One of the most powerful and memorable experiences for me in my K-12 school career was my 8th grade teacher taking individual time to name some of my gifts and encourage me to develop them. What an encouragement and boost it was to me! I am absolutely convinced that this “naming” and “blessing” is critical for our students and one of the joys and satisfaction points we have in our work. It also reminds us to look for the good in each student and see them as God sees them – a marvelous creation, made in His image.
This summer I had the opportunity to teach a workshop on student faith development. One of the excellent papers I received as part of the course requirement was from Jane Hilbrands from Grand Rapids Christian and follows below:
As a high schooler, John was above average academically, well known through sports and well liked. The high school counselor looked at his grades, summarized the results of the standard career interest survey, and gave him some suggestions of careers that matched him. He became a college freshman with a declared major that he dropped during that year, and then later he followed the crowd into a business major. He received little to no guidance as to how his unique set of spiritual gifts and talents could be utilized in God’s kingdom within his major. He now is a successful business man who has questioned his career path and wished to find personal passion in his vocation for the last ten years.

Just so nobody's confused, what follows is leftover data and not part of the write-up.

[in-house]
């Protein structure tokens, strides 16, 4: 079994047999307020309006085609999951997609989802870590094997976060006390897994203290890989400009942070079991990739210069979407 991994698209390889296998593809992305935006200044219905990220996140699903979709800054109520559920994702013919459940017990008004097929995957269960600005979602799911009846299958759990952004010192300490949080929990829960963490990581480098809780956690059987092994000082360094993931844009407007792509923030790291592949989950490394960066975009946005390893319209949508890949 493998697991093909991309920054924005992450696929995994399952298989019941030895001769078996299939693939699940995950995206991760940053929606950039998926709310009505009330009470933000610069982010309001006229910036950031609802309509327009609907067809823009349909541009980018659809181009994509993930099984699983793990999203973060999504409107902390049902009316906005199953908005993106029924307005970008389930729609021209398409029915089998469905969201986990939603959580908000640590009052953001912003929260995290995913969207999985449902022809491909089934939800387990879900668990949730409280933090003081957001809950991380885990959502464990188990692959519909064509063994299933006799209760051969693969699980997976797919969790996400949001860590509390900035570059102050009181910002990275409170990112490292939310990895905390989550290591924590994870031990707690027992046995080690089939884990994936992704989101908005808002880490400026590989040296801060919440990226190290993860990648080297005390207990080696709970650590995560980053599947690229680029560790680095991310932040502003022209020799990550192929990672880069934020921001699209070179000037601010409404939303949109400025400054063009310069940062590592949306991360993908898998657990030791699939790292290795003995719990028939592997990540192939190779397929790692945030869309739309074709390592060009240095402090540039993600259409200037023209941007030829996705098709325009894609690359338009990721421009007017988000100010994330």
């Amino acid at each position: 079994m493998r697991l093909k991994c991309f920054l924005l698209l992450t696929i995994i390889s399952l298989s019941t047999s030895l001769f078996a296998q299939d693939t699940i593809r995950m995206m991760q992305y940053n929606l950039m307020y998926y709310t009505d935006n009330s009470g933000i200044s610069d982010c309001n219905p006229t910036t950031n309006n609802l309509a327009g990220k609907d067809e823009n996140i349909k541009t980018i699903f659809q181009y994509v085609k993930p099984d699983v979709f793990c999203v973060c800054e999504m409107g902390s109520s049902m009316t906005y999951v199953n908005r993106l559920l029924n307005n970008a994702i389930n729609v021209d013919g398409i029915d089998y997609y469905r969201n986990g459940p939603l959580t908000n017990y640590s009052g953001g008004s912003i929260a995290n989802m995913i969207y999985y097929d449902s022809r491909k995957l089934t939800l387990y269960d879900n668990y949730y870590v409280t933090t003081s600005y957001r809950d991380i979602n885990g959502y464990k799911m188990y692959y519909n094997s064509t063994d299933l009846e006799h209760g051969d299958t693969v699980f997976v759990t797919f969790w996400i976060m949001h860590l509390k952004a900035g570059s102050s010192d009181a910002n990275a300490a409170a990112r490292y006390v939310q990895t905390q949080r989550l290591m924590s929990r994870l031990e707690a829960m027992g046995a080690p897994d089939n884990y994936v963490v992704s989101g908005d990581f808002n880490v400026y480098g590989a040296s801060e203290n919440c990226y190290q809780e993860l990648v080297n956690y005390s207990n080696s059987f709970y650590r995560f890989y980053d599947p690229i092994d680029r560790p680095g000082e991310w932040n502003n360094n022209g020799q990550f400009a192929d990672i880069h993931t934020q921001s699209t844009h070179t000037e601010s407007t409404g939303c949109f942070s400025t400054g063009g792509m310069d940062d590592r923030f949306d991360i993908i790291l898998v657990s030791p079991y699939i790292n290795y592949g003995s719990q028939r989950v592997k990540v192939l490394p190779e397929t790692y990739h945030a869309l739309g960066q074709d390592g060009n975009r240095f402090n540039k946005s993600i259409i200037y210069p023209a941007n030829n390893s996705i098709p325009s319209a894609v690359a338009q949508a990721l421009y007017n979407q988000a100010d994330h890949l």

Janine was similar to John in high school, being successful academically, athletically and socially. She completed a spiritual gifts survey in Sunday School and again later in an adult small group at church. Janine and her parents noticed that her “waiting” gifts discovered earlier had now become her stronger gifts. After her freshman year in college Janine felt drawn to a major that matched many of her spiritual gifts and is looking forward to starting those classes.
Justin is a high schooler with no solid ideas for the future. He enjoys athletics and receives tutoring help in the school support services. During his sophomore year he was considering taking a vo-tech path and spending time in a skills program instead of taking college prep classes. His tutor surprised him by noticing and telling him what a gift of the spirit he possessed in his ability to not look down on or be judgmental of others and in his exceptional ability to unconditionally accept others. “Very rare in teenagers,” she told him. She mentioned she could see him being a great special education or middle school teacher, especially because of this gift and because he is so social. Justin was rather flabbergasted at the thought of being a teacher, but he began pondering his future and decided to stick with his college prep classes for now.